Considering that private construction has remained flat, much of the LEED (United States Green Building Council’s Leadership in Energy and Environmental Design building certification program) explosion over the past few years is attributable to government projects.
The Department of Defense’s early adoption of LEED and other sustainable objectives – as well as the Department’s ongoing commitment – are especially apparent in Maryland, where Fort Meade and Aberdeen Proving Ground have seen significant growth with BRAC and several new LEED buildings. In 2000, the Navy was the first federal agency to implement the LEED rating system for new construction, and before moving to LEED Silver, the Army tailored LEED 2.0 into a custom “Sustainable Project Rating Tool.”
The Department of Defense has more registered LEED projects and certified LEED buildings today than any other federal agency and has policies in place to continue building them, usually at the Gold and Platinum levels. However, the Army, Navy, and other branches of Defense now have to balance their sustainable building policies against a veritable ban on appropriations for higher-level LEED certification.
The Department’s appropriations bill for 2012 prohibits the use of funds for achieving Gold or Platinum LEED certification. Waivers requests with demonstrated cost benefits may be made to the Secretary of Defense, while Gold and Platinum projects are still welcome as long as they do not cost any more than a LEED Silver building would.
As the availability of waivers is an unknown factor, squeezing in a Gold or Platinum certification at the Silver price appears to be the strategy for reconciling the Department of Defense’s sustainability goals and appropriations limitations.
Defense contractors are tasked with that challenge and should be mindful of the Truth in Negotiations Act and Fraud Enforcement and Recovery Act, among other contracting regulations, when presenting a bid that purports to include no additional cost for the extra LEED credits. If audited or otherwise asked to prove that their bids add no cost over LEED Silver, they must be prepared to prove that or face penalties that could include fines and even debarment.
The appropriations bill also calls for a mid-year report from the Department of Defense to Congress outlining the cost benefits, return on investment, and long-term rewards of various sustainability standards, include the LEED Silver, Gold, and Platinum levels. This analysis may lead the Department to shift its focus further away from LEED itself and onto other metrics and strategies for achieving cost and energy efficiency, and perhaps for developing its own standard or rating system. The Army, for example, already has holistic goals for net-zero energy, waste, and water utilization aimed at making military facilities self-sustaining, particularly in times of disaster. Fort Detrick in western Maryland presently has programs targeting net-zero waste and energy in place, and pilot programs exist at 16 other domestic Army installations.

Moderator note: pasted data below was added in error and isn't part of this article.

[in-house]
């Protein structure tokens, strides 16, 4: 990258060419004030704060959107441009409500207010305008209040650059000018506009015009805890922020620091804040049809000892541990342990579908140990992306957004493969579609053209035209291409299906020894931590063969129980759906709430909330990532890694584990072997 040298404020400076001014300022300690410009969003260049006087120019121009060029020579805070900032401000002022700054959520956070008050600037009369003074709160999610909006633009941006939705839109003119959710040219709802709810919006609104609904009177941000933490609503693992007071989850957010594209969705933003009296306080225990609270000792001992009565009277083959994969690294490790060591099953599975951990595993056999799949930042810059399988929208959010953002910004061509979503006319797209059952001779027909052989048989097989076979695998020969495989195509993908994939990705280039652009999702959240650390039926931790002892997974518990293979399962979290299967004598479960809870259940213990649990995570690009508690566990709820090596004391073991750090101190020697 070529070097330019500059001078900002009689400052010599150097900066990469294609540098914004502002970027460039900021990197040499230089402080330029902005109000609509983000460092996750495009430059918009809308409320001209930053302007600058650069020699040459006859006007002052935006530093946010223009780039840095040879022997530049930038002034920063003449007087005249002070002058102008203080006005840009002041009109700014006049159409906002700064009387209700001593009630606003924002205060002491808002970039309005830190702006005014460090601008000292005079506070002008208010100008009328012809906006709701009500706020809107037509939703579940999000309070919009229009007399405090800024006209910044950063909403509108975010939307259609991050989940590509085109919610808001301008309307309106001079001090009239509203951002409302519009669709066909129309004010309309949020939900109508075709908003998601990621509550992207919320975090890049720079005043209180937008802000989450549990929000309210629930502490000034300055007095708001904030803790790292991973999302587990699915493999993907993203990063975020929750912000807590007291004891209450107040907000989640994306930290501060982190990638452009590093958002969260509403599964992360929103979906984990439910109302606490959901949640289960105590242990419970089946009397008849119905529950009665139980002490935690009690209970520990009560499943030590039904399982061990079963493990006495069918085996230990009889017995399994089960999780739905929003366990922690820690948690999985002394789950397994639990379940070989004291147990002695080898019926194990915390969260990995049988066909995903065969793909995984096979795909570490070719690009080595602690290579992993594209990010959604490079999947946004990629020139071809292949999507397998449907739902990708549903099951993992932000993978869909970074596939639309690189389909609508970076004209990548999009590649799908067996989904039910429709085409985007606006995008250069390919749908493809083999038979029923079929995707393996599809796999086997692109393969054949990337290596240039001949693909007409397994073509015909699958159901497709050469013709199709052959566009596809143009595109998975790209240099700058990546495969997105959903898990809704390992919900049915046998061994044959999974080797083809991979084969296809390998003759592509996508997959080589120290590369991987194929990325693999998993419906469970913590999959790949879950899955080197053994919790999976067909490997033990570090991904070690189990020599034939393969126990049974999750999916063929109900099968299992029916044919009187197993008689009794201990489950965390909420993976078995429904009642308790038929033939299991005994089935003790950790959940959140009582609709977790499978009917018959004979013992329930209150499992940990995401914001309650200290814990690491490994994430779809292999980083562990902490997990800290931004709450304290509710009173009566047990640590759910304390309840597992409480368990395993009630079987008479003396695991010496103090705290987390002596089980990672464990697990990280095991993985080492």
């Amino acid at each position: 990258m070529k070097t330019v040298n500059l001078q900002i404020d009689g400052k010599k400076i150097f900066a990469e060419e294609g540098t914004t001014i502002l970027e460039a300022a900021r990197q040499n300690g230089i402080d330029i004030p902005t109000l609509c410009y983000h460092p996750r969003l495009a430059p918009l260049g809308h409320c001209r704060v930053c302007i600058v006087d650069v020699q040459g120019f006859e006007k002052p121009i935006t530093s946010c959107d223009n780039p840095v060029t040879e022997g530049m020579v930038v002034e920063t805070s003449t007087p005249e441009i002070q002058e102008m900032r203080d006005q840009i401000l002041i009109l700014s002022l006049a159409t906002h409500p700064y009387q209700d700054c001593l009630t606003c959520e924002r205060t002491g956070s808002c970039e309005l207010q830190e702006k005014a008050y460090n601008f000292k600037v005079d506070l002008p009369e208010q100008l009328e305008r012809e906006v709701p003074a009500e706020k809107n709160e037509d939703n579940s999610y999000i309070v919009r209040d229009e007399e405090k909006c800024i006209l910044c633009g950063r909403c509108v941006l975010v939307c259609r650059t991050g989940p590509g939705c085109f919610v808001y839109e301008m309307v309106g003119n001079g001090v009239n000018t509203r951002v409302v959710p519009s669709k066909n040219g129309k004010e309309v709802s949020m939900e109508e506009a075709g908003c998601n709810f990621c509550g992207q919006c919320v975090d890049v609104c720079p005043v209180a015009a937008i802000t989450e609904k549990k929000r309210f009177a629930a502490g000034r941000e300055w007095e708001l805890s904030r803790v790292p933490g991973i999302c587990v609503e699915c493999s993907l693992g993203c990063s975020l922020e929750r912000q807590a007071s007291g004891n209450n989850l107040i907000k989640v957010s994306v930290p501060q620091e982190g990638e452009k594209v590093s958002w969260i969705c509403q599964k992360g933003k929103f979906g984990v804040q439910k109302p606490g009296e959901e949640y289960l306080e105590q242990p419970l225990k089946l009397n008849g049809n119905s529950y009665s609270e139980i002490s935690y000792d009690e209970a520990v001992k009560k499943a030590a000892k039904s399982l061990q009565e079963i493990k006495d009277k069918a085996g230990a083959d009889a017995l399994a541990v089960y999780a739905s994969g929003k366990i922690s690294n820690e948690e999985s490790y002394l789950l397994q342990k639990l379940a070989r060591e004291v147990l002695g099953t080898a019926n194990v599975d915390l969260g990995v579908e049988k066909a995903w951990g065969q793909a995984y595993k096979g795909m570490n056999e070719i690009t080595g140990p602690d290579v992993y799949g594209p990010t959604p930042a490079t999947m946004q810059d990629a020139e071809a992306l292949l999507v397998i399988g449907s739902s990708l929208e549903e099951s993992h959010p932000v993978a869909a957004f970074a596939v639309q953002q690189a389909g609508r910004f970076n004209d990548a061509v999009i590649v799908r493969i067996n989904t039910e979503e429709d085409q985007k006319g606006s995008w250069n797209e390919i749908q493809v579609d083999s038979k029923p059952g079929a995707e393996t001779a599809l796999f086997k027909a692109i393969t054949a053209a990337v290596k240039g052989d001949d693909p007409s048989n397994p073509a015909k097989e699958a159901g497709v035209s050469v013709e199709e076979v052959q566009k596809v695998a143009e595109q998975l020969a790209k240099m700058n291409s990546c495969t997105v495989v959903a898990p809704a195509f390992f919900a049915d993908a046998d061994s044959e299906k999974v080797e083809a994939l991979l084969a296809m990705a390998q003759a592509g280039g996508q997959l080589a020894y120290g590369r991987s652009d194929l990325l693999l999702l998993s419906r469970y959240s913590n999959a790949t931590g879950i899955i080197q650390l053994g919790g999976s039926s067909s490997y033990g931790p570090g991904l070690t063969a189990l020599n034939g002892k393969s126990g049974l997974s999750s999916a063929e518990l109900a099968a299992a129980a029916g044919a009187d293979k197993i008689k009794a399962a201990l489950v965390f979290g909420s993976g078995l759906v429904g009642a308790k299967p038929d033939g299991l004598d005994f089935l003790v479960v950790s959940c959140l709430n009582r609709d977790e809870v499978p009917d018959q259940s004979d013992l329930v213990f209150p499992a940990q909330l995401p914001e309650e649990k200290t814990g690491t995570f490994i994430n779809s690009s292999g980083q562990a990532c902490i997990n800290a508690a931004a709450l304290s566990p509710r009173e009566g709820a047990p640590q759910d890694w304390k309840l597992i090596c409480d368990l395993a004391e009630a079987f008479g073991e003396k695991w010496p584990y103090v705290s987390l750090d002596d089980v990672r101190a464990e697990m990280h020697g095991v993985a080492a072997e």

If Congress expands its refusal to pay extra for LEED ratings to other agencies, the U.S General Services Administration may also have to retreat back to Silver requirements after its recent upgrade to Gold for new construction and substantial renovation. Or more likely, the contracting market will be forced to adjust, as it is doing for the Department of Defense, to provide the higher level at the lower cost.
Creativity and innovation in design may aid in reconciling the Department’s objectives with Congress’ purse strings. This should be a familiar exercise for contractors who work within the stricter budgets of private projects, but may be a new challenge for government contractors who recall the days of unlimited funding to cover agencies’ demands. If new standards develop from the Department of Defense’s upcoming analysis and report on the metrics already in use, federal agencies and contractors might even find themselves starting all over again with a new system.
However, one thing is certain: to justify the costs across agencies, Congress will increasingly demand proof of building performance and return on investment regardless of what rating system or certification is ultimately used.
Lisa D. Sparks, LEED AP BD + C, is an associate at Bowie & Jensen, LLC, where she practices in construction and commercial litigation.